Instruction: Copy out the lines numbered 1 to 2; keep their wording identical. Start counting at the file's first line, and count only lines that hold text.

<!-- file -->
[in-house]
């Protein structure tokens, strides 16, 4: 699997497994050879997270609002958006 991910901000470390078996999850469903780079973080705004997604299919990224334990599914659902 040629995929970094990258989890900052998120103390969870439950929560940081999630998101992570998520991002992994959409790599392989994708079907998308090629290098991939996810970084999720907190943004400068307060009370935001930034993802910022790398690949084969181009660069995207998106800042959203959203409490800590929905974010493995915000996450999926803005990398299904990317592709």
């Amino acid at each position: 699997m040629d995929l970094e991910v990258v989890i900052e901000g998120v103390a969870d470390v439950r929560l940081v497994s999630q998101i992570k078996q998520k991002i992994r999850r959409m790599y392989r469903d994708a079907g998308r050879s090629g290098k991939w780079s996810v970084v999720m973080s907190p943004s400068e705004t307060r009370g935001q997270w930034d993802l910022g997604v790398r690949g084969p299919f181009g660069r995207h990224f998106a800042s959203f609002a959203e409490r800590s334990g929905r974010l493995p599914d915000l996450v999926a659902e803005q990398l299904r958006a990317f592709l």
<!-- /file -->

[in-house]
């Protein structure tokens, strides 16, 4: 699997497994050879997270609002958006 991910901000470390078996999850469903780079973080705004997604299919990224334990599914659902 040629995929970094990258989890900052998120103390969870439950929560940081999630998101992570998520991002992994959409790599392989994708079907998308090629290098991939996810970084999720907190943004400068307060009370935001930034993802910022790398690949084969181009660069995207998106800042959203959203409490800590929905974010493995915000996450999926803005990398299904990317592709």